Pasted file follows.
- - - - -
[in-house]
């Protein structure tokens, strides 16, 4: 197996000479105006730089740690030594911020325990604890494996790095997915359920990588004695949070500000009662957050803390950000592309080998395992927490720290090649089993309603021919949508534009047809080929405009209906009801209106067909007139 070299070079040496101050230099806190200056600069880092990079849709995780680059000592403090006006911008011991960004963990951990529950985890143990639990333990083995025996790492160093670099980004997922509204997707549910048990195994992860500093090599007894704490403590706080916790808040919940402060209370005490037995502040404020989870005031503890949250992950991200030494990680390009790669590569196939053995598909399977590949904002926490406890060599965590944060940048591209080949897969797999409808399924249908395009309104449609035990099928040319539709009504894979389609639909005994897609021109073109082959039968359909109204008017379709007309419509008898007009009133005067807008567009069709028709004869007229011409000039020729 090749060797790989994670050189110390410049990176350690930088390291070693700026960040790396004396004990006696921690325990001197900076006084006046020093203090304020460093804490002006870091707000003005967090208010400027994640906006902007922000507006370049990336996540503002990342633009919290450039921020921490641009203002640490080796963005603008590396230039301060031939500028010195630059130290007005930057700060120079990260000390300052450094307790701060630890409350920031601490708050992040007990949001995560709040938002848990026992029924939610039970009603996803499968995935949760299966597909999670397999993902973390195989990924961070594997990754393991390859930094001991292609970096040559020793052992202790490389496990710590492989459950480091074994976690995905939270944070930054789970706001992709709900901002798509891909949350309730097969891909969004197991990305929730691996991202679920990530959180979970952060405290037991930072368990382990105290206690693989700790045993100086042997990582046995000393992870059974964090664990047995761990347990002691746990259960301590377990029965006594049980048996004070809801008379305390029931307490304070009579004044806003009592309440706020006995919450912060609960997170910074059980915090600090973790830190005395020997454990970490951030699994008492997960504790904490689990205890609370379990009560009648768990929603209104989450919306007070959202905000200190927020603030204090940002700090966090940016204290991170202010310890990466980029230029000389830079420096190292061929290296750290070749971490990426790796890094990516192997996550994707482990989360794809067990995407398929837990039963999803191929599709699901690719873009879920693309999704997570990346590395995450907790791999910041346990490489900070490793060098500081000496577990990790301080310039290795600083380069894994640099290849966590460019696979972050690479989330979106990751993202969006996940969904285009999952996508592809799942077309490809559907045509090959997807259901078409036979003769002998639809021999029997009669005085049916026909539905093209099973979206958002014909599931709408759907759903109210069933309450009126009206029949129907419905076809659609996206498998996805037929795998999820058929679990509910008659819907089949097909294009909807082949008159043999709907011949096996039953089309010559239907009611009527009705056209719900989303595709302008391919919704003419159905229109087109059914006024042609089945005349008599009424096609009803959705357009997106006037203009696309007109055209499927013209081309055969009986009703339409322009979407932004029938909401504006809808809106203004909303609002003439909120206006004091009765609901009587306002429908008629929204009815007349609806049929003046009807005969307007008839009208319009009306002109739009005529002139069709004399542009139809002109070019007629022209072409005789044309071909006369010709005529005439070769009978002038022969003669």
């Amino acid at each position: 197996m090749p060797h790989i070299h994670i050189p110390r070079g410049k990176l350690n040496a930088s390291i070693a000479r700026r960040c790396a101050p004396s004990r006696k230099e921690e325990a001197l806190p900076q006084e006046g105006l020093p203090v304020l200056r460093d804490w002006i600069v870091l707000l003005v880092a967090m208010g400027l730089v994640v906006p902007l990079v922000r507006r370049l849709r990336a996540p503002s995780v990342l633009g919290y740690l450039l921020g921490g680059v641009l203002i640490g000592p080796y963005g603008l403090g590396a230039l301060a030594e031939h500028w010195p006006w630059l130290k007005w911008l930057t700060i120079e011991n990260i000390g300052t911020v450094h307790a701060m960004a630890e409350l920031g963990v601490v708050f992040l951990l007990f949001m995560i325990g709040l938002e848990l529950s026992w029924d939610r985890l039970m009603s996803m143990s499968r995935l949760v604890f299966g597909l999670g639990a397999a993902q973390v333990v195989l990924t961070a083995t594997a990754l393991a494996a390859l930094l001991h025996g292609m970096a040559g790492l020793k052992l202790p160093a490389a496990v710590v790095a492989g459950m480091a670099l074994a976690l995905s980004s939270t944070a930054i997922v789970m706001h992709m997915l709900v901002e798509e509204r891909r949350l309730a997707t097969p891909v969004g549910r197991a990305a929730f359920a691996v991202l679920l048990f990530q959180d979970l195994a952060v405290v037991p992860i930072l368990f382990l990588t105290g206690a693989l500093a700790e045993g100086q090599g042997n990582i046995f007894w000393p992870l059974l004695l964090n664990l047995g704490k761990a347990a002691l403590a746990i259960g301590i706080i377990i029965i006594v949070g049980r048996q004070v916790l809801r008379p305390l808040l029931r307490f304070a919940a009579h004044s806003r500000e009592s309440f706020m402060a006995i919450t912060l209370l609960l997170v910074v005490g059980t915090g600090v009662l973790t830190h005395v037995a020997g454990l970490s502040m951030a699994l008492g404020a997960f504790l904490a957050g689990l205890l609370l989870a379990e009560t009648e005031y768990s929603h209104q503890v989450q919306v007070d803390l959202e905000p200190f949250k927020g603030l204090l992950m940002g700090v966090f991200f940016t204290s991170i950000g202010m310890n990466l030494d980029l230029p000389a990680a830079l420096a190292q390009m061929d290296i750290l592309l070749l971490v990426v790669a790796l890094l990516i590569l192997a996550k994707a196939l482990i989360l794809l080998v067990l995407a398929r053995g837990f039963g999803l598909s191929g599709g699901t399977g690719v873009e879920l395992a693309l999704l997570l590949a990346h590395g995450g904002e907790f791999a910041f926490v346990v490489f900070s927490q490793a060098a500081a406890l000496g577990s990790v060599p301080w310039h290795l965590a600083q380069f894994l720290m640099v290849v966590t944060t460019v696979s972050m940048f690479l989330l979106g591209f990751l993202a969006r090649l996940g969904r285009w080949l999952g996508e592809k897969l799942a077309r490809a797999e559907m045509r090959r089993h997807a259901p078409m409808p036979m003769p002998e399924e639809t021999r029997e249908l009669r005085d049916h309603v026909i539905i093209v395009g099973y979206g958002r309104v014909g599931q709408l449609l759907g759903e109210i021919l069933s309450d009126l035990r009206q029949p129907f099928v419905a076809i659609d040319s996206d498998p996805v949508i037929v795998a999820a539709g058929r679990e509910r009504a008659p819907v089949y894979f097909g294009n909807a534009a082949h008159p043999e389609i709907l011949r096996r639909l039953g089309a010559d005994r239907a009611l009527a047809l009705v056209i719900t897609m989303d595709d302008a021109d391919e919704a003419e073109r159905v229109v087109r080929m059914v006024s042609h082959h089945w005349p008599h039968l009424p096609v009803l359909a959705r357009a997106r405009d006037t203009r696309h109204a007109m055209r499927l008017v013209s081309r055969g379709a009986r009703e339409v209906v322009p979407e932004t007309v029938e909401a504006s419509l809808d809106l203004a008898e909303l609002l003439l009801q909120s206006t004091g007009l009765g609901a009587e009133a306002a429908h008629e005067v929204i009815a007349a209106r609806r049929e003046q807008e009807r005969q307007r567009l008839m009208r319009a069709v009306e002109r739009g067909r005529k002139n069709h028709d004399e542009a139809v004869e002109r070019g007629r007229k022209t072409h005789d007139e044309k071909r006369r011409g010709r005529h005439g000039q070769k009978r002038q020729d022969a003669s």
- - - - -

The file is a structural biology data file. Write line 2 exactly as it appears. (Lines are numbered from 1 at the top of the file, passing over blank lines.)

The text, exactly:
């Protein structure tokens, strides 16, 4: 197996000479105006730089740690030594911020325990604890494996790095997915359920990588004695949070500000009662957050803390950000592309080998395992927490720290090649089993309603021919949508534009047809080929405009209906009801209106067909007139 070299070079040496101050230099806190200056600069880092990079849709995780680059000592403090006006911008011991960004963990951990529950985890143990639990333990083995025996790492160093670099980004997922509204997707549910048990195994992860500093090599007894704490403590706080916790808040919940402060209370005490037995502040404020989870005031503890949250992950991200030494990680390009790669590569196939053995598909399977590949904002926490406890060599965590944060940048591209080949897969797999409808399924249908395009309104449609035990099928040319539709009504894979389609639909005994897609021109073109082959039968359909109204008017379709007309419509008898007009009133005067807008567009069709028709004869007229011409000039020729 090749060797790989994670050189110390410049990176350690930088390291070693700026960040790396004396004990006696921690325990001197900076006084006046020093203090304020460093804490002006870091707000003005967090208010400027994640906006902007922000507006370049990336996540503002990342633009919290450039921020921490641009203002640490080796963005603008590396230039301060031939500028010195630059130290007005930057700060120079990260000390300052450094307790701060630890409350920031601490708050992040007990949001995560709040938002848990026992029924939610039970009603996803499968995935949760299966597909999670397999993902973390195989990924961070594997990754393991390859930094001991292609970096040559020793052992202790490389496990710590492989459950480091074994976690995905939270944070930054789970706001992709709900901002798509891909949350309730097969891909969004197991990305929730691996991202679920990530959180979970952060405290037991930072368990382990105290206690693989700790045993100086042997990582046995000393992870059974964090664990047995761990347990002691746990259960301590377990029965006594049980048996004070809801008379305390029931307490304070009579004044806003009592309440706020006995919450912060609960997170910074059980915090600090973790830190005395020997454990970490951030699994008492997960504790904490689990205890609370379990009560009648768990929603209104989450919306007070959202905000200190927020603030204090940002700090966090940016204290991170202010310890990466980029230029000389830079420096190292061929290296750290070749971490990426790796890094990516192997996550994707482990989360794809067990995407398929837990039963999803191929599709699901690719873009879920693309999704997570990346590395995450907790791999910041346990490489900070490793060098500081000496577990990790301080310039290795600083380069894994640099290849966590460019696979972050690479989330979106990751993202969006996940969904285009999952996508592809799942077309490809559907045509090959997807259901078409036979003769002998639809021999029997009669005085049916026909539905093209099973979206958002014909599931709408759907759903109210069933309450009126009206029949129907419905076809659609996206498998996805037929795998999820058929679990509910008659819907089949097909294009909807082949008159043999709907011949096996039953089309010559239907009611009527009705056209719900989303595709302008391919919704003419159905229109087109059914006024042609089945005349008599009424096609009803959705357009997106006037203009696309007109055209499927013209081309055969009986009703339409322009979407932004029938909401504006809808809106203004909303609002003439909120206006004091009765609901009587306002429908008629929204009815007349609806049929003046009807005969307007008839009208319009009306002109739009005529002139069709004399542009139809002109070019007629022209072409005789044309071909006369010709005529005439070769009978002038022969003669």